I only knew my great-grandmother for the brief 3 1/2 years our lives overlapped. And I guess using the word "knew" is a bit of a stretch for a toddler. My first-hand memories of her are set in a nursing home, where she spent her final days, as arthritis had left her severely crippled.
I think the connection I feel with my great-grandmother comes though the many stories and references to her I heard growing up; I developed an idea of her at an early age - and I don't think my idea was too far off. Imogene Penhorwood was truly the matriarch of her family: strong, hard-working, and dare I say, domineering. She was raised on a farm, married to a minister, and raised three sons and a daughter. She embraced a leadership role among the women of her church and was affectionately known by them as "Mother Pen". Her youngest son was my grandfather, whom I enjoyed a close relationship with until his death just last year. I think much of his wit and humor could be attributed to "Imo", which was the nickname she went by with her family.
My mom says of her grandma, "She was a woman full of grace and poise; I loved and admired her because I witnessed how much pain she would be in, yet always had a smile for everyone and was so cordial and cheerful!"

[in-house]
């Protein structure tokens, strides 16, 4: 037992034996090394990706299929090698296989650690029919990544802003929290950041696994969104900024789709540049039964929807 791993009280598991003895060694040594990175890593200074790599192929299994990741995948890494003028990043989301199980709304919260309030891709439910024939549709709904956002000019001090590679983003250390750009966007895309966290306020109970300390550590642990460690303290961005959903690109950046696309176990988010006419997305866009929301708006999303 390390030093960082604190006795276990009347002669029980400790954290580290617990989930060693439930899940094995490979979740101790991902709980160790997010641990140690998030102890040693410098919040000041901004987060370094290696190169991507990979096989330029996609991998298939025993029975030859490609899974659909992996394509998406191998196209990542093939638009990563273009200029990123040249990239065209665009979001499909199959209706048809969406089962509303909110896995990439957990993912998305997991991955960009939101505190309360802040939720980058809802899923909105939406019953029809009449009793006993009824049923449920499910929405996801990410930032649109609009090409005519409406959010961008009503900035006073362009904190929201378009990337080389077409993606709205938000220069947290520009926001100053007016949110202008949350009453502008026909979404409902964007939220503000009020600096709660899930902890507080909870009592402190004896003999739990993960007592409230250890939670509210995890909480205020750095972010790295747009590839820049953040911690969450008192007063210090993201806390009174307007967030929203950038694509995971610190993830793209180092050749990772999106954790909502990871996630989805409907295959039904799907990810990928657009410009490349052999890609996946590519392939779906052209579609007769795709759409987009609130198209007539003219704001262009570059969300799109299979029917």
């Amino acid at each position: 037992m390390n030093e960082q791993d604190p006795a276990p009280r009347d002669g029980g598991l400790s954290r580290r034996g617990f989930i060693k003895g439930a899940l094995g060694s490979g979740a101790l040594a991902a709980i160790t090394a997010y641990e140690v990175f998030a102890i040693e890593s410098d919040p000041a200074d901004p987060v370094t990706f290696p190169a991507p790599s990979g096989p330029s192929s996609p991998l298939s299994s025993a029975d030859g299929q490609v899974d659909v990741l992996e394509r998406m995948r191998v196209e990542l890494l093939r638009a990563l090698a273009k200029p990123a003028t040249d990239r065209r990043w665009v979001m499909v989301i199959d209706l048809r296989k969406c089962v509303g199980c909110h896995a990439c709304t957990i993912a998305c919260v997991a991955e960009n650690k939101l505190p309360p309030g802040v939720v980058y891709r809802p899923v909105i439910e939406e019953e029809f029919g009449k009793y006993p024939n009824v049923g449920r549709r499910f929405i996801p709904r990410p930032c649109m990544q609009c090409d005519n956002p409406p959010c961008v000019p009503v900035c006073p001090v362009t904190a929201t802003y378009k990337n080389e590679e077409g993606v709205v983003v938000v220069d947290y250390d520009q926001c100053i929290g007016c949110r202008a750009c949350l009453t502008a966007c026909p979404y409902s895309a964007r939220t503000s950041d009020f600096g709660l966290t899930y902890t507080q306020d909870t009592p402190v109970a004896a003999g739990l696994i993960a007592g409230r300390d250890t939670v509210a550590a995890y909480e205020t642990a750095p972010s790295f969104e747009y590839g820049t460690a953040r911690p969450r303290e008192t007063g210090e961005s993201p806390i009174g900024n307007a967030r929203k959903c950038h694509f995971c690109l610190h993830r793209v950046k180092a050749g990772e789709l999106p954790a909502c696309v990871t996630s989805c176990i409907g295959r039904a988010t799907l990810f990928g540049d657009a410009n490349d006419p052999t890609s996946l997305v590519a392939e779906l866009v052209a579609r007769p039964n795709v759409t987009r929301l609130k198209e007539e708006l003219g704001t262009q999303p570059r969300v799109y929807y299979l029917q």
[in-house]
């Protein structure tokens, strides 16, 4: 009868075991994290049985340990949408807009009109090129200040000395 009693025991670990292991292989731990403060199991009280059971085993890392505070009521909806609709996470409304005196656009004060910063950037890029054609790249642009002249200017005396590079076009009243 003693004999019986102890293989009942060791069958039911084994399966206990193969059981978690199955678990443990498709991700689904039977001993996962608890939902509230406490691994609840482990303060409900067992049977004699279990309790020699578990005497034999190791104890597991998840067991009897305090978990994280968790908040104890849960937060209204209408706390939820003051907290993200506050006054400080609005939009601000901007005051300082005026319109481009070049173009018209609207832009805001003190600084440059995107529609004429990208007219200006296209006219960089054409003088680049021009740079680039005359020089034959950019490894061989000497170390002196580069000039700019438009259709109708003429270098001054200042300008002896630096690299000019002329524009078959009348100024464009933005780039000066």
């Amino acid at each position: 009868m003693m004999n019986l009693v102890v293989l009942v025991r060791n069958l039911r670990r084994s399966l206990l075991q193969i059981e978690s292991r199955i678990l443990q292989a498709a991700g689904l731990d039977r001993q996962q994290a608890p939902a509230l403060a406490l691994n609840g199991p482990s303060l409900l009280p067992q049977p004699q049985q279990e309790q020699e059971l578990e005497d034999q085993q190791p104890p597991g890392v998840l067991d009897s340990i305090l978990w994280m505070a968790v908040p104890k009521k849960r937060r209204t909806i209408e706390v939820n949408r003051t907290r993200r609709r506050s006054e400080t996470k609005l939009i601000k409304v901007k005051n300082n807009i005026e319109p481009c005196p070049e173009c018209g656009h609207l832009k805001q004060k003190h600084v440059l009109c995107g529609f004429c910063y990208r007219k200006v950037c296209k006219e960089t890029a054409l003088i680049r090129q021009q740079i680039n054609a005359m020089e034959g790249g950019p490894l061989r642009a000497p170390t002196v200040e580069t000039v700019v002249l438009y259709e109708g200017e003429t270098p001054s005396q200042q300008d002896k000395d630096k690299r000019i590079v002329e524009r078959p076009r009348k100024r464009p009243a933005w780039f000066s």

The photos we have of her make me smile...and make me wonder, "How can you miss someone you never even knew?"
The two unique pieces of jewelry I inherited from her aren't priceless - or even timeless! In fact, the bracelet especially seems to be a product of its era (maybe the 50s or 60s). The crystal necklace may be a strand from a bigger piece, as I have noticed from the photograph where Imogene appears to be wearing it.
But whether or not they carry any "value", they are precious to me because they were hers. She held them, she wore them, they went places with her. I'm thankful to have a small sliver of her for my own.
I hope my life reflects her legacy and I hope to pass that legacy (and these fun pieces of jewelry) on to my daughter as well.
- blog by Beth Paschal
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